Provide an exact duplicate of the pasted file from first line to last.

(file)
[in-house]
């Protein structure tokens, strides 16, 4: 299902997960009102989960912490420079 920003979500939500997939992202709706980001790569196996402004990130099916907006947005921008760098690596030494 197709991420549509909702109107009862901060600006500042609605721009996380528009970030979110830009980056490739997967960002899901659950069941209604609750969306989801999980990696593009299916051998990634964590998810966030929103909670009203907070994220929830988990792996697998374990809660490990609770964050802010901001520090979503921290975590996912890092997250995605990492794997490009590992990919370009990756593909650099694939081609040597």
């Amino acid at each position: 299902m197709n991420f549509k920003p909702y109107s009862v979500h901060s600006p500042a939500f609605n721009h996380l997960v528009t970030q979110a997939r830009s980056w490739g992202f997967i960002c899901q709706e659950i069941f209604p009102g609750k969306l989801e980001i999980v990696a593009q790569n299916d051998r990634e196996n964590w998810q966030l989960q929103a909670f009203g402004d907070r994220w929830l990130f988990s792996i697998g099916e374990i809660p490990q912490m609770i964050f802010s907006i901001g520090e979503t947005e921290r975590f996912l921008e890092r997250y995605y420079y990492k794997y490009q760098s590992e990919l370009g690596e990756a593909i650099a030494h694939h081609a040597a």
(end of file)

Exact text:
[in-house]
């Protein structure tokens, strides 16, 4: 299902997960009102989960912490420079 920003979500939500997939992202709706980001790569196996402004990130099916907006947005921008760098690596030494 197709991420549509909702109107009862901060600006500042609605721009996380528009970030979110830009980056490739997967960002899901659950069941209604609750969306989801999980990696593009299916051998990634964590998810966030929103909670009203907070994220929830988990792996697998374990809660490990609770964050802010901001520090979503921290975590996912890092997250995605990492794997490009590992990919370009990756593909650099694939081609040597």
């Amino acid at each position: 299902m197709n991420f549509k920003p909702y109107s009862v979500h901060s600006p500042a939500f609605n721009h996380l997960v528009t970030q979110a997939r830009s980056w490739g992202f997967i960002c899901q709706e659950i069941f209604p009102g609750k969306l989801e980001i999980v990696a593009q790569n299916d051998r990634e196996n964590w998810q966030l989960q929103a909670f009203g402004d907070r994220w929830l990130f988990s792996i697998g099916e374990i809660p490990q912490m609770i964050f802010s907006i901001g520090e979503t947005e921290r975590f996912l921008e890092r997250y995605y420079y990492k794997y490009q760098s590992e990919l370009g690596e990756a593909i650099a030494h694939h081609a040597a």